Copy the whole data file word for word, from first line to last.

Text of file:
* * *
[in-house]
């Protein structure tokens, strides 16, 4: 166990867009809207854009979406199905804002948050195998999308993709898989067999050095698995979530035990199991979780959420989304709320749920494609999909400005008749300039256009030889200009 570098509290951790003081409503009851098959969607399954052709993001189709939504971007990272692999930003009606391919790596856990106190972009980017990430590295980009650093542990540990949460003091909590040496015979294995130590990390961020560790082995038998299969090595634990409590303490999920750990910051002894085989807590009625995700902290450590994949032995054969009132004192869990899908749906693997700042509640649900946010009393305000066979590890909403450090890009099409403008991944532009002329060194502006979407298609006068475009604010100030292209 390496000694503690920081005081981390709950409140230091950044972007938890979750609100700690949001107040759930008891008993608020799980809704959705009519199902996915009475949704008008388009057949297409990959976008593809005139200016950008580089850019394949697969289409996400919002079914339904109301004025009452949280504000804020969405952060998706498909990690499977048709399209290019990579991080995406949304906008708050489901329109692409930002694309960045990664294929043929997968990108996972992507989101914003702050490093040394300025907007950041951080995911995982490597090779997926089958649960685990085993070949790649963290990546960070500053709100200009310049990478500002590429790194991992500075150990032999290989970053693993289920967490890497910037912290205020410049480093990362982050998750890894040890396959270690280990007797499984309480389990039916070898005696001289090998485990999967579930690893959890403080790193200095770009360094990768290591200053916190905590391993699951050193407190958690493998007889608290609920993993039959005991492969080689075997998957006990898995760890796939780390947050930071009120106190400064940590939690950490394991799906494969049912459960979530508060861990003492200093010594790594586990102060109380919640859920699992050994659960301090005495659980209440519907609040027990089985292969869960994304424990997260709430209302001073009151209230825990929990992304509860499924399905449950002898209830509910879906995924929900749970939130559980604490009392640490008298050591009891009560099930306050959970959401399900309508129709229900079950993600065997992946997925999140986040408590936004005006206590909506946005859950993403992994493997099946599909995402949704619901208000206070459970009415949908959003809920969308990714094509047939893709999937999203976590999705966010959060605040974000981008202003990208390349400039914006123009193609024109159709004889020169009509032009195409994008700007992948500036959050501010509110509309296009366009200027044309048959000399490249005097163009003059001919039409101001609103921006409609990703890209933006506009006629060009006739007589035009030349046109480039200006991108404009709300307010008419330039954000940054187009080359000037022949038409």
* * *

[in-house]
């Protein structure tokens, strides 16, 4: 166990867009809207854009979406199905804002948050195998999308993709898989067999050095698995979530035990199991979780959420989304709320749920494609999909400005008749300039256009030889200009 570098509290951790003081409503009851098959969607399954052709993001189709939504971007990272692999930003009606391919790596856990106190972009980017990430590295980009650093542990540990949460003091909590040496015979294995130590990390961020560790082995038998299969090595634990409590303490999920750990910051002894085989807590009625995700902290450590994949032995054969009132004192869990899908749906693997700042509640649900946010009393305000066979590890909403450090890009099409403008991944532009002329060194502006979407298609006068475009604010100030292209 390496000694503690920081005081981390709950409140230091950044972007938890979750609100700690949001107040759930008891008993608020799980809704959705009519199902996915009475949704008008388009057949297409990959976008593809005139200016950008580089850019394949697969289409996400919002079914339904109301004025009452949280504000804020969405952060998706498909990690499977048709399209290019990579991080995406949304906008708050489901329109692409930002694309960045990664294929043929997968990108996972992507989101914003702050490093040394300025907007950041951080995911995982490597090779997926089958649960685990085993070949790649963290990546960070500053709100200009310049990478500002590429790194991992500075150990032999290989970053693993289920967490890497910037912290205020410049480093990362982050998750890894040890396959270690280990007797499984309480389990039916070898005696001289090998485990999967579930690893959890403080790193200095770009360094990768290591200053916190905590391993699951050193407190958690493998007889608290609920993993039959005991492969080689075997998957006990898995760890796939780390947050930071009120106190400064940590939690950490394991799906494969049912459960979530508060861990003492200093010594790594586990102060109380919640859920699992050994659960301090005495659980209440519907609040027990089985292969869960994304424990997260709430209302001073009151209230825990929990992304509860499924399905449950002898209830509910879906995924929900749970939130559980604490009392640490008298050591009891009560099930306050959970959401399900309508129709229900079950993600065997992946997925999140986040408590936004005006206590909506946005859950993403992994493997099946599909995402949704619901208000206070459970009415949908959003809920969308990714094509047939893709999937999203976590999705966010959060605040974000981008202003990208390349400039914006123009193609024109159709004889020169009509032009195409994008700007992948500036959050501010509110509309296009366009200027044309048959000399490249005097163009003059001919039409101001609103921006409609990703890209933006506009006629060009006739007589035009030349046109480039200006991108404009709300307010008419330039954000940054187009080359000037022949038409």